Going to school will teach you 1. The design software, 2. The principals or the foundations of design.
School will not teach you tons of cutting edge techniques or how to deal with clients in the real world. Going to school did not allow me to teach myself design, but it sure did point me in the right direction!
Let me stop for one minute, in an industry that’s so deep and so wide, school is a must.
There are plenty of art school dropouts and 100% self-taught designers, and I’m not knocking any of them. Some of them are close friends of mine. However, there are foundational things, design principles, that you just wouldn’t know to teach yourself if not for some veteran mentor. Going to school gives you some insight to know what you don’t know.
If you’ve been keeping up with me personally, you’ll know that I started teaching design classes at Lone Star College CyFair last year. One day in my first class, I happened to show my students a somewhat old logo, and I brushed them off a bit, “Oh, y’all probably won’t recognize this one. It’s a bit before your time.”
Many of them nodded their head that they did in fact recognize it.
We got to talking about age, and I discovered that I had a few students that were the same age as me, and that trend has continued each semester! I thought they were going to all be fresh out of high school!
One of the students that’s my age stayed after and began to ask me how I knew so much about this field at such a young age, and to be honest, this is 100% why. I’ve taught myself a lot.
I love this field of digital media and communications, I love to learn, and I’m hyper competitive. Combine those three, and I can’t help but teach myself design.
Whether or not you go to school, you can check out YouTube for techniques.
You can find designer blogs to follow for the business side, or reach out to someone whose work you admire, and ask them a specific question. I’ve been following Jacob Cass and Chris Spooner since day one, and here in the last two years, I’ve added dozens to it, like Aaron Draplin, and Tad Carpenter. These people and their wealth of knowledge have allowed me to teach myself aspects of design as well as several other skills like client acquisition, dealing with failure, and even legal stuff.
There are sites that sell design resources, like fonts, textures, and brushes, and then once they sell the files, they follow up with detailed tutorials to show you a few interesting techniques on how to make the most of them.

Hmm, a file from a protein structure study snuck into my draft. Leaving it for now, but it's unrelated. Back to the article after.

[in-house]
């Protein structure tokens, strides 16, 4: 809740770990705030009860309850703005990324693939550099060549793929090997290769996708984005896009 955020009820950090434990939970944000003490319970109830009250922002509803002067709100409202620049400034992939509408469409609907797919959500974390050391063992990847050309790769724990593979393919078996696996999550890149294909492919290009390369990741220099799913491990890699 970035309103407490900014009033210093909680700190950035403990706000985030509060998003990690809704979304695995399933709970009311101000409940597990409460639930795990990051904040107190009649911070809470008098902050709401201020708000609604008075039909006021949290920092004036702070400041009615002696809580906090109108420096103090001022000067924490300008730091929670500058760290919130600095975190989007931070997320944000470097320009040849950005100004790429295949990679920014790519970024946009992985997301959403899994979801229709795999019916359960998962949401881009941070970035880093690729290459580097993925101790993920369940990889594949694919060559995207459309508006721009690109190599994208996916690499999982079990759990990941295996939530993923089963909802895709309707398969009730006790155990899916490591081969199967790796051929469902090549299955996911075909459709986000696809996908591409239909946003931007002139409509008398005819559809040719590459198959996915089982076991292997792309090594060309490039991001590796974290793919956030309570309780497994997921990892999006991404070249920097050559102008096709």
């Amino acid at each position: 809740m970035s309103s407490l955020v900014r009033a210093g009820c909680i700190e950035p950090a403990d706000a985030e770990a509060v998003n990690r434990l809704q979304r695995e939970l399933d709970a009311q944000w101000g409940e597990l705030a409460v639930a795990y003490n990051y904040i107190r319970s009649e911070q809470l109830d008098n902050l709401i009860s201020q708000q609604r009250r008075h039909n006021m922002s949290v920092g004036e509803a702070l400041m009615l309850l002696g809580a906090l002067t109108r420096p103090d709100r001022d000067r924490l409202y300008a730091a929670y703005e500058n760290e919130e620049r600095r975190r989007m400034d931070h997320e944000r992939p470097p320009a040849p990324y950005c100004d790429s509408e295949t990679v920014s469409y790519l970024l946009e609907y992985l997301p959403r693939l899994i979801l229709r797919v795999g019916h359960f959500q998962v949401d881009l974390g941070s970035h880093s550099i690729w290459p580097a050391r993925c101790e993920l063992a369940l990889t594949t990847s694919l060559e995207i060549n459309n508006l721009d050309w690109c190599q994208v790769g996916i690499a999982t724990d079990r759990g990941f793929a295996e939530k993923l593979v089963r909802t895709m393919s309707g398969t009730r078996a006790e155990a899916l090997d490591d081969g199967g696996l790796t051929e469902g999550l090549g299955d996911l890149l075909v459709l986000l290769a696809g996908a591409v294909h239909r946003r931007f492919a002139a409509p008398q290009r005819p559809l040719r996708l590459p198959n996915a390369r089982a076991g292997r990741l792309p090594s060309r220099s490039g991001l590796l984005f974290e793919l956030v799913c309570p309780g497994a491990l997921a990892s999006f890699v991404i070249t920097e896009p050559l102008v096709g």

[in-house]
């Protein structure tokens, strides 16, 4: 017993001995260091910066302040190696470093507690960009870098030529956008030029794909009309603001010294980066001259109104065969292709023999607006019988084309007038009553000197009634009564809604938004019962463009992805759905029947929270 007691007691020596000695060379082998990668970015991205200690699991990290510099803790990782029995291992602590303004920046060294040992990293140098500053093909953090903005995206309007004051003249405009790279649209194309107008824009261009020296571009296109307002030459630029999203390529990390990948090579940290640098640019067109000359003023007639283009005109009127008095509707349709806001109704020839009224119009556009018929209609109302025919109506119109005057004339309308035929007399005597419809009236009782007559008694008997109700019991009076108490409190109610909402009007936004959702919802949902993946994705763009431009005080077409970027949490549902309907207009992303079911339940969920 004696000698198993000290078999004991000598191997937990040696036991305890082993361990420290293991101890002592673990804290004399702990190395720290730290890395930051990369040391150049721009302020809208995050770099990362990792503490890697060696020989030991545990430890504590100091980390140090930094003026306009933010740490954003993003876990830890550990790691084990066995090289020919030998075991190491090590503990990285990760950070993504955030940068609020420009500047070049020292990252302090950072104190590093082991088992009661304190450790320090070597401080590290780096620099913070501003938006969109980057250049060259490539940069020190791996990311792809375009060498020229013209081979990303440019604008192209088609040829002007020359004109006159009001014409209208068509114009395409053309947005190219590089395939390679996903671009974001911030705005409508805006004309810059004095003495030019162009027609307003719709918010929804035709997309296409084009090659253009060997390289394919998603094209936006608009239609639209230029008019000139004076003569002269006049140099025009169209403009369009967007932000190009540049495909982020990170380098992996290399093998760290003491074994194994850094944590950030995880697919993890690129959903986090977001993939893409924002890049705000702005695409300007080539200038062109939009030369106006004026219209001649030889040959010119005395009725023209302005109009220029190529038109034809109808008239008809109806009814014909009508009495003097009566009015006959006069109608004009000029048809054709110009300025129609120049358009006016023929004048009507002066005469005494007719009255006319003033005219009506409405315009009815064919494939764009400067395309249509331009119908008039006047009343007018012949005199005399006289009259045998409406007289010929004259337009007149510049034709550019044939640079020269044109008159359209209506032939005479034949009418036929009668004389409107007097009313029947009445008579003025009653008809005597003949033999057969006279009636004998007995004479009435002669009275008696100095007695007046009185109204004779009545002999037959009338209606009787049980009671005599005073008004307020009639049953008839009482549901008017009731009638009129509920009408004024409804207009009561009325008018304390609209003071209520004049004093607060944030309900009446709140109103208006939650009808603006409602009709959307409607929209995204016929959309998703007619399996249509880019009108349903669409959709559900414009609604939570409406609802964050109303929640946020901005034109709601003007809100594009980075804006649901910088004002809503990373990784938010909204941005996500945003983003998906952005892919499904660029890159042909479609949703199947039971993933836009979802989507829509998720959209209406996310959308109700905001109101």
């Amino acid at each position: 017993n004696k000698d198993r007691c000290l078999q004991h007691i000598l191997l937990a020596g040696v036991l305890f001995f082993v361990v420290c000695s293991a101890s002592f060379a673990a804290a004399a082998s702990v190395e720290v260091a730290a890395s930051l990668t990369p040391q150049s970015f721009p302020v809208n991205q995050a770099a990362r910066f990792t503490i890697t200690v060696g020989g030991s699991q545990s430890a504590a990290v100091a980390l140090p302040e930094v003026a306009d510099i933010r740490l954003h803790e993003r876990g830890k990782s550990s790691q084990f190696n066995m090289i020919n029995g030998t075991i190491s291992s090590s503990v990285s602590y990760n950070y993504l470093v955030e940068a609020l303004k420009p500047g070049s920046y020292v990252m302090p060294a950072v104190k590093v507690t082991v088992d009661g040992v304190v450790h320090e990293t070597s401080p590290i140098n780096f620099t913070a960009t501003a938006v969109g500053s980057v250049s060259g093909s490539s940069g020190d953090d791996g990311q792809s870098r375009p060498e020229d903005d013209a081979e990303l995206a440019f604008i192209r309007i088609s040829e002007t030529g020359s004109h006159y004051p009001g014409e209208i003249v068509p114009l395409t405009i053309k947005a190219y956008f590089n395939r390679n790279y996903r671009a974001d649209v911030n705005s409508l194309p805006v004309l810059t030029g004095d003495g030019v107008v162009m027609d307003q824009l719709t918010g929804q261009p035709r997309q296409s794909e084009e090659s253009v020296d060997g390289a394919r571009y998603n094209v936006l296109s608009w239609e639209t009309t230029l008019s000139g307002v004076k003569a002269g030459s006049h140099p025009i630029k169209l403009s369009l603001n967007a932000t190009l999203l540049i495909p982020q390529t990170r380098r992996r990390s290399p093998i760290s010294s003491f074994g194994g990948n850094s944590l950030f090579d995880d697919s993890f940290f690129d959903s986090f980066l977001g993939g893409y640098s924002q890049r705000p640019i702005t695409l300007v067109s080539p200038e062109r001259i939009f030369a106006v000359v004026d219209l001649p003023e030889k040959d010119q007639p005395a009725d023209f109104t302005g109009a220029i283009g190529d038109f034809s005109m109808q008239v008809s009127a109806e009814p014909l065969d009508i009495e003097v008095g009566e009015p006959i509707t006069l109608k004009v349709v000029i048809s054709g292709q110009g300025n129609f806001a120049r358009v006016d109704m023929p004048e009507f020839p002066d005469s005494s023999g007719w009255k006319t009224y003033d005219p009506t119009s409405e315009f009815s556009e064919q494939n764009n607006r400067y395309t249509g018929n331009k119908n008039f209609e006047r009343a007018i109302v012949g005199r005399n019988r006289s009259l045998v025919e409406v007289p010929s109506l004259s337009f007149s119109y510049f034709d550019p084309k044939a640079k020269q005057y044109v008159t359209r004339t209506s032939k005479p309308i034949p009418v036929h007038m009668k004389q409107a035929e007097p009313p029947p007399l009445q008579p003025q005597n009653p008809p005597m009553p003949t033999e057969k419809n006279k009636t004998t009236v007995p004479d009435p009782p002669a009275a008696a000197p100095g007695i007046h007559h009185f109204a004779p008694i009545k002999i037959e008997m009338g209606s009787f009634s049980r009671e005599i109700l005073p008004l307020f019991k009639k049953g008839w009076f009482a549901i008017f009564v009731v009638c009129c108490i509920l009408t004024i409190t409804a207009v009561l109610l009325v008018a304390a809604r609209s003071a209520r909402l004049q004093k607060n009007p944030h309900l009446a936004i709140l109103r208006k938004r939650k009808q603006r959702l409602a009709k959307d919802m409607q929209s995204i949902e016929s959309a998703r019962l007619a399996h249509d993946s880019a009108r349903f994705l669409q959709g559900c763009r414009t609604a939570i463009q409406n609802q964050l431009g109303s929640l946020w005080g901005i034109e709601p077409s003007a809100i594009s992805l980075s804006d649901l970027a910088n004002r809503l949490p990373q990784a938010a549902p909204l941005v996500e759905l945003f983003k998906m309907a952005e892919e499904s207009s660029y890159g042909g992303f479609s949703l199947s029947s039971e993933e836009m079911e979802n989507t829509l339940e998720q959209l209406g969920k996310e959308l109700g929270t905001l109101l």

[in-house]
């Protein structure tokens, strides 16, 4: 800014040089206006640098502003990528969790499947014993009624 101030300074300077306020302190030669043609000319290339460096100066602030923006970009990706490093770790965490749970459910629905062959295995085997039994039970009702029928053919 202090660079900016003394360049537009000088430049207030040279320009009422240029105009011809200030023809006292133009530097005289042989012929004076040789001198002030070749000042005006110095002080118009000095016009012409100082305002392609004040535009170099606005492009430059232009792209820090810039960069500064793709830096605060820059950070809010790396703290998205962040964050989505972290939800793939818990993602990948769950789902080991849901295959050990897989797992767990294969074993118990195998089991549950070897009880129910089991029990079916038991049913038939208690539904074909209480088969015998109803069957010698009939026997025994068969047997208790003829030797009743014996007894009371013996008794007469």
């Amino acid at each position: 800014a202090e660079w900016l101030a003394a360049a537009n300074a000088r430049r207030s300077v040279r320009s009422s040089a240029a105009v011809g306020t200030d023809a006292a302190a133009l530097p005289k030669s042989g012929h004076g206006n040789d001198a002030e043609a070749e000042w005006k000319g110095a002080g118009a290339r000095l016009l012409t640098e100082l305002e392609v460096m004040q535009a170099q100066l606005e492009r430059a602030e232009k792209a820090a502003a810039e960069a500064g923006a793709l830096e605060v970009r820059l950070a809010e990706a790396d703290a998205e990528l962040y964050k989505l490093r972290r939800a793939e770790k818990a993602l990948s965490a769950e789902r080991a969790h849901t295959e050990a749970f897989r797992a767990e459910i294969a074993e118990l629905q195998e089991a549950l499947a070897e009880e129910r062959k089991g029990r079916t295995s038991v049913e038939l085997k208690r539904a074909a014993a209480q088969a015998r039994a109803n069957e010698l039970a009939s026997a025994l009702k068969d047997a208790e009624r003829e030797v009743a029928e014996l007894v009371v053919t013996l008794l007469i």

I’ve been working on gathering a list of them to share with my students, and I plan on sharing them here as well.
There are other sites focused on high-quality tutorials. If you’ve been on YouTube searching for a tutorial for anything, you know the value here. Some of those YouTube tutorials are mind-numbingly bad, and even those with the strongest mental fortitude may find themselves skipping out or digging for another user with a similar tutorial.
If you’ve already experienced that sort of searching, Skillshare and Lynda are a few great options, (if you’re willing to invest a few dollars in yourself). Both of them offer some good content for free before you commit to jumping in, and you can start off with a discounted rate if you use this link.
School is extremely valuable to you in the design and communcations field, but nothing can replace the self-driven student. It’ll show in your projects. Your peers will notice it, and most importantly, so will your teachers.
90% of the techniques I’ve learned were by copying and looking up tutorials. Techniques, mind you – not foundational skills.
This, in absolutely no way, is saying that you should not go to school. I’m a teacher after all, and I’d never advocate for people to be 100% self-taught.
For the love of God, go to school. Get a degree. What I’m saying here is school isn’t the end all be all, and you have to reach for more outside of the classroom.
I’ll probably sit down one day and write a bit about why going to school is important, but for now, on to the next post about just being yourself.
(Full disclosure, a few of these links are affiliate links)